While I don’t think that full immersion with books, anime, dramas, comics etc can substitute more structured forms of learning (like textbooks), I do think that being surrounded by different mediums and tools in the target language can be extremely beneficial – and I also think it’s something I’ve definitely not been doing enough as of lately.

Basically, CSI for me means two things:
1. dedicate an insanely amount of hours to study my target language over a pretty short period of time
2. use a great variety of resources (like those above-mentioned)

What did I use for CFI?

I think the kind of resources I use will vary with time [also to keep things a little more interesting/challenging], but in this particular session I used a combination of what I’ve been doing regularly in the last couple of weeks and a few new stuff.

My regular resources:

  • Duolingo – I’ve talked about it several times (flaws and glitches included) so I don’t need to go into much details here; it’s my very basic source of vocabulary/sentence pattern, plus a low level listening practice (basically, getting used to tones and inflections)
  • Learn Chinese 888 – They have a youtube channel and also a website with the dialogues transcripts; I use this resource as listening practice (obviously) as well as for vocabulary and sentence pattern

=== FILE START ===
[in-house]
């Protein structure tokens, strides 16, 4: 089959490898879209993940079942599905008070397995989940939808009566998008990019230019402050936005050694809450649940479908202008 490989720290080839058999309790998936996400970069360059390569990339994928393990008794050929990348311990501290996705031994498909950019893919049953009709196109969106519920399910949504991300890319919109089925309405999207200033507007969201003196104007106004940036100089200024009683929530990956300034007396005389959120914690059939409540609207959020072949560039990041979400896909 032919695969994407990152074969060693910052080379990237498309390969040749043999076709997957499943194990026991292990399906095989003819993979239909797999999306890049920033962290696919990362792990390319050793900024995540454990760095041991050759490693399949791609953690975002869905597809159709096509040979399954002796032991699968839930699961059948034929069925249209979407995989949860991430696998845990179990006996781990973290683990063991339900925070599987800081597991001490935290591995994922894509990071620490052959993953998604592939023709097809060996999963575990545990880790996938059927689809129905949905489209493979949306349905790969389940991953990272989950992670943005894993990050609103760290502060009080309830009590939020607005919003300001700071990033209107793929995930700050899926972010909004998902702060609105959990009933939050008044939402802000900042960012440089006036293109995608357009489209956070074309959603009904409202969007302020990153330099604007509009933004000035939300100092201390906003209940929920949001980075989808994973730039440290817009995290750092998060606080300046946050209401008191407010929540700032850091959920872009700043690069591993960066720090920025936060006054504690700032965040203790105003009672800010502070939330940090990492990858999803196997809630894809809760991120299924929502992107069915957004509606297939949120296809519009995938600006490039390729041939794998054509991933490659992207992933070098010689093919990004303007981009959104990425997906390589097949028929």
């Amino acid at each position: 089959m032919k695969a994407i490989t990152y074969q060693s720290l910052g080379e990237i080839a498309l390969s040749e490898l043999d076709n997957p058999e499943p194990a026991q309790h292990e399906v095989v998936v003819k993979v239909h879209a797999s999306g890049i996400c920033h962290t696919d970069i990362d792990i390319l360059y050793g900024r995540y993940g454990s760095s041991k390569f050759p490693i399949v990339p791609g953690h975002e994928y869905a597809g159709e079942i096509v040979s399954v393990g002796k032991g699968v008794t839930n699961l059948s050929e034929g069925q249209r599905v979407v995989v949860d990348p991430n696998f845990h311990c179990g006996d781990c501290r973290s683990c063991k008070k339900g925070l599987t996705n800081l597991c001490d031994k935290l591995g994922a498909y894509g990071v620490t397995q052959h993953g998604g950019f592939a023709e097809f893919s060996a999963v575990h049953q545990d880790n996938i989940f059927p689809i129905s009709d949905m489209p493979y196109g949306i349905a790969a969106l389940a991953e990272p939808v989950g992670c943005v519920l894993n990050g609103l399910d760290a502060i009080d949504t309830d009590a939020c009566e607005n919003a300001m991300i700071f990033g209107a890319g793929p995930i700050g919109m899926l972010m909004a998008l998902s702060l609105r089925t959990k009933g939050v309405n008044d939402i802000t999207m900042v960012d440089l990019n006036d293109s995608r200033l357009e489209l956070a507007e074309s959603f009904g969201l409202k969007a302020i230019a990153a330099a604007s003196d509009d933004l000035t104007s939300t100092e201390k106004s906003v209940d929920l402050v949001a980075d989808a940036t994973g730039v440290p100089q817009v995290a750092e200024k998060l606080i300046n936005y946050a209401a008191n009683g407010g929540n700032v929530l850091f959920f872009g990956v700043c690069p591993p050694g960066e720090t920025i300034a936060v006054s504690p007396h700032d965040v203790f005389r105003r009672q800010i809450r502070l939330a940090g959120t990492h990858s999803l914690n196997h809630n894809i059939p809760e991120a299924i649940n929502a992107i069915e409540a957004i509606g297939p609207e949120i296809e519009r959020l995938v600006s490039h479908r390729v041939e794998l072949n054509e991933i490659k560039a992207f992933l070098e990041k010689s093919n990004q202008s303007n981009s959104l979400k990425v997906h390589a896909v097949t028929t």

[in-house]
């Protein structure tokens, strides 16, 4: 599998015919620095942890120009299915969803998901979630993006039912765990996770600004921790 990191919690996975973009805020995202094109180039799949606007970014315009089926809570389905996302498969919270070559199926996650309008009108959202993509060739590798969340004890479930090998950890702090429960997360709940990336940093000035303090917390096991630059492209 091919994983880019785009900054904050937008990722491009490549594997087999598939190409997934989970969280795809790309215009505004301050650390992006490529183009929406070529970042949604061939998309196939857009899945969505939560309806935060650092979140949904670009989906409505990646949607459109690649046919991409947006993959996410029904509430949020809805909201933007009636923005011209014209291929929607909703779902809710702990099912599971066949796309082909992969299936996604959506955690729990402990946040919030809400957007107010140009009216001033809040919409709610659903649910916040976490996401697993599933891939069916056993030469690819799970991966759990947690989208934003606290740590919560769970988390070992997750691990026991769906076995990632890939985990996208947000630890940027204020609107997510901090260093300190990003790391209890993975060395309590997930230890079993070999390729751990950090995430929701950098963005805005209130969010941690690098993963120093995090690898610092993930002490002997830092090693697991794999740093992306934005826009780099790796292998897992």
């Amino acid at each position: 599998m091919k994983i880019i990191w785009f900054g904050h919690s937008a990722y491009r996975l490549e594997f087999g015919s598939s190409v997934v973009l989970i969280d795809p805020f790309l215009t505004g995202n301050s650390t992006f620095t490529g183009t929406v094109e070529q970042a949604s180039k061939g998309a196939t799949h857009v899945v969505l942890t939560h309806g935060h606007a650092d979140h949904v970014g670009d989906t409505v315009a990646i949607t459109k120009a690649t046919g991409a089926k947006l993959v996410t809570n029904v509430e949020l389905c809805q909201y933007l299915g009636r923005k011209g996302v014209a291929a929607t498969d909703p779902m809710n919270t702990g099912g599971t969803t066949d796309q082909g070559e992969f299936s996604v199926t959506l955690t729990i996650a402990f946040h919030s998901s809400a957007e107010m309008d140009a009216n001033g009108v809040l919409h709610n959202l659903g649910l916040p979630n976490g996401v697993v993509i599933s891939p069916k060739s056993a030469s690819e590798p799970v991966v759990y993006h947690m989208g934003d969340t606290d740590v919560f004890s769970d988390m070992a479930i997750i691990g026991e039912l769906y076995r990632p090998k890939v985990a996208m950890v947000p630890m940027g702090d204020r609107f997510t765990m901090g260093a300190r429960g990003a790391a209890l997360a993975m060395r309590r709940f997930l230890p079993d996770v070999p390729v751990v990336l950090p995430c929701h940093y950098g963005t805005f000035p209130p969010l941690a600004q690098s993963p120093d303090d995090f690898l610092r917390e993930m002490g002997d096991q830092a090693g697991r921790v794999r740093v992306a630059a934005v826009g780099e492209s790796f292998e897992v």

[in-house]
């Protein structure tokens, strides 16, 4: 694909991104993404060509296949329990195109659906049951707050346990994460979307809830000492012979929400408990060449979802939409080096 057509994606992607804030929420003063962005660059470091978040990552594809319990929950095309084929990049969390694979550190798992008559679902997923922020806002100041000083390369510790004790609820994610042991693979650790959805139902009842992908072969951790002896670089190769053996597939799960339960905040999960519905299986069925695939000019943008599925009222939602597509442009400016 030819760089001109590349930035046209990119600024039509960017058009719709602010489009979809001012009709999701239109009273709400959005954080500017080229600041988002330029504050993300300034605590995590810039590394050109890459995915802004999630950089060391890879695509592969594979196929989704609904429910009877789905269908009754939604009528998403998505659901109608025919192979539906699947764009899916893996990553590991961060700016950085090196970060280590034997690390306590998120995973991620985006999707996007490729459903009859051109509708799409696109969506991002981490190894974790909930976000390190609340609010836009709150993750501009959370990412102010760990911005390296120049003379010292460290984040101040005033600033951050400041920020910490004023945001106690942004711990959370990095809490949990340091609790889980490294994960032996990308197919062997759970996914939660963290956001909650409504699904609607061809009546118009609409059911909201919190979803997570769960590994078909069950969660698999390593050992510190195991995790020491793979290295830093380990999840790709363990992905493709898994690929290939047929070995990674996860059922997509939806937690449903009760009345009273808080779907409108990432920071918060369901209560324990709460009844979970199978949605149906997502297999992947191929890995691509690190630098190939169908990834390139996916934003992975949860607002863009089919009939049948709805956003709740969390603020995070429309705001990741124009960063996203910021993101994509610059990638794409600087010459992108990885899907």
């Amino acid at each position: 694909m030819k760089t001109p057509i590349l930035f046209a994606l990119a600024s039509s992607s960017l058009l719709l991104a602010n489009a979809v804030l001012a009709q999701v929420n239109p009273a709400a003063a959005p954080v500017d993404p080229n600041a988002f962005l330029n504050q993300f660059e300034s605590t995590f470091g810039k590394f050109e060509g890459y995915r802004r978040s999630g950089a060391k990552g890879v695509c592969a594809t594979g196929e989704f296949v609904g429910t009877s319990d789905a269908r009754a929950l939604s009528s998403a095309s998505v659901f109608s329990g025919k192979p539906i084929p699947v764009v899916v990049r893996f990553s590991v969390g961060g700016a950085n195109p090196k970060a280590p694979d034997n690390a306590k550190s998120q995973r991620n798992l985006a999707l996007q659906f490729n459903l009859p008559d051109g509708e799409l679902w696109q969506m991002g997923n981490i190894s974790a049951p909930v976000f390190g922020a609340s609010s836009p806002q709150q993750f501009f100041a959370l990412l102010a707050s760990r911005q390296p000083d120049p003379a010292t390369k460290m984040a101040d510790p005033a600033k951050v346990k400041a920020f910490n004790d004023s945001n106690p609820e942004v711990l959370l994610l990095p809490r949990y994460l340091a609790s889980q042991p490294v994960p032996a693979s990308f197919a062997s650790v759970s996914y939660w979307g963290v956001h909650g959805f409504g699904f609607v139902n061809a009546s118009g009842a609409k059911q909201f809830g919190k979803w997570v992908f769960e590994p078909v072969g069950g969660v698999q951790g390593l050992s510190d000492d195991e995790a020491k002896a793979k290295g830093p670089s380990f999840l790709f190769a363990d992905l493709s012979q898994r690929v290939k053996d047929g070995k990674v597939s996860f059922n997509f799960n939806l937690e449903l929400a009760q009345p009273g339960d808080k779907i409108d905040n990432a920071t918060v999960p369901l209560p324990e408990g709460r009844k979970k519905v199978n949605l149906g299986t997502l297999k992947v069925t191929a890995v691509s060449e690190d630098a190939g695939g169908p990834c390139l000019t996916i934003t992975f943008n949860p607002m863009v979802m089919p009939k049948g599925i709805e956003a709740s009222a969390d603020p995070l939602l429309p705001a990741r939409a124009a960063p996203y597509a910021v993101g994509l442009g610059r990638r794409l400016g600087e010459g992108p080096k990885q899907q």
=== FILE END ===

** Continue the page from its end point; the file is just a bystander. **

• Remembering Simplified Hanzi – this is the system I personally use for characters review, but it’s not the only nor surely the best one; I’d say that it’s pretty similar to a radicals-based learning system, and the two pretty much go hand in hand

Ad hoc resources I used for CFI:

  • Chinese Grammar Wiki – this is a staple in my learning routine, though not something I would refer to everyday. I think a good grammar immersion is very helpful in boosting my confidence with the language, so I thought it was something worth using during my project.
  • Mandarin Chinese-English Bilingual Dictionary – I’m usually not a huge fan of this kind of ‘thematic’ photographic dictionaries, but I think that their value mostly depend on how you use them. I picked up this one at the library and I thought to give it a try. I’ll review it separately, but for now I can say that I’ve enjoyed broadening my vocabulary in certain specific sectors of interest (like skincare and makeup).

I also wanted to make use of my Netflix subscription and watch On the Children with subtitles but in the end I didn’t have the time to do so. I’ll save it for the next round!

How did I like this experience?